On the face of it, Facebook's proposed sympathy button is a terrible idea that takes us one step closer to living in an idiocracy.
Never mind keyboards: in the future all we'll need is two buttons, one with a smiley face and one with a sad face. Jane had a baby! Happyface! Nelson Mandela died! Sadface!
But a sympathy button isn't necessarily a bad idea. Over at brainy chat forum Metafilter, sad news is often accompanied by a sea of full stops, commenters posting "." as shorthand for "I can't think of any way to express my sadness that wouldn't repeat what others have said or that wouldn't sound trite".
It can be a surprisingly moving thing, a kind of online equivalent of a minute's silence as the scrolling screen remains wordless.
Handled properly, a sympathy button might offer something similar.
It's the "handled properly" bit I find hard to imagine.
We care a lot
"Responding to a heartfelt tale of sadness with a single click rather than kind words does rather say, 'I care, but not very much'."
The Like button is a rather blunt instrument, and it can be misinterpreted: when someone Likes your post about bad news, are they saying they're happy that you're having a crappy time? And of course, it's often used as a substitute for proper conversation, people clicking Like when they would once have sent you a card or called you on the phone.
That isn't always a problem. If you've posted something funny, or linked to something good, a Like tells you that I found it funny or good too.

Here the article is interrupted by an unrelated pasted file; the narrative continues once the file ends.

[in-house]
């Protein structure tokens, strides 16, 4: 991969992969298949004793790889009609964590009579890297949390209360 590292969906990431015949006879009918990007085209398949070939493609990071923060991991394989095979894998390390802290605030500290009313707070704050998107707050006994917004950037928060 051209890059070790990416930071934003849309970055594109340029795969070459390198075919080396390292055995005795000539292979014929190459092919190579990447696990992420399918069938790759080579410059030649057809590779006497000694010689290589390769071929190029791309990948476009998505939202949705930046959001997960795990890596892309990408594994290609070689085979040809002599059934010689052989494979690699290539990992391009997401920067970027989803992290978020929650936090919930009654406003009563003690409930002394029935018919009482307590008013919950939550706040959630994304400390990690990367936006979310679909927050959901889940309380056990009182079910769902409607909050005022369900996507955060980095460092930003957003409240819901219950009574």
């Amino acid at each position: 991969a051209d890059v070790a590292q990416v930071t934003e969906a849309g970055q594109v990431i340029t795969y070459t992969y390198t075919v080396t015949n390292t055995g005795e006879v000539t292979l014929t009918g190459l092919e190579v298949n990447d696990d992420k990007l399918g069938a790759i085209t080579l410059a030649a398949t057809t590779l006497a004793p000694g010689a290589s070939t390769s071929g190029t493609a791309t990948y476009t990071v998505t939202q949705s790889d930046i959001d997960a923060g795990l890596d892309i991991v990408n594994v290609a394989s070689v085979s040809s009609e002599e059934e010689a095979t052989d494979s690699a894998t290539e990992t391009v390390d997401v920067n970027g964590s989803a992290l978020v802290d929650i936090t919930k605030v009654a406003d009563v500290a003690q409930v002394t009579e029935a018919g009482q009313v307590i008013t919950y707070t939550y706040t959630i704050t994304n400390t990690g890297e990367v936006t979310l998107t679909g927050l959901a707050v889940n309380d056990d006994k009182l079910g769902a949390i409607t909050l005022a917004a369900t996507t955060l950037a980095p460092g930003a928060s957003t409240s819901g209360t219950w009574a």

There's no need to explain it or expand on it. But responding to a heartfelt tale of sadness with a single click rather than kind words does rather say, "I care, but not very much."
There's another side to it too. We've all got glass-half-empty types in our networks, and until now we've been able to ignore their poor-me posts because it's inappropriate to click Like.
A sympathy button ruins that, enabling them to quantify exactly how much attention they're getting. Maybe it'll even encourage them to post more of the same, turning your News Feed into a Blues Feed.
It's a people problem rather than a technology problem, of course: the best people in your network won't merely click Sympathise when you're sharing devastating news any more than they think Like is an acceptable alternative to a congratulatory message.
But by encouraging us to connect with and to stay connected to everybody we've ever met in our entire lives, Facebook has ensured that our networks consist largely of people who care, but who don't care very much.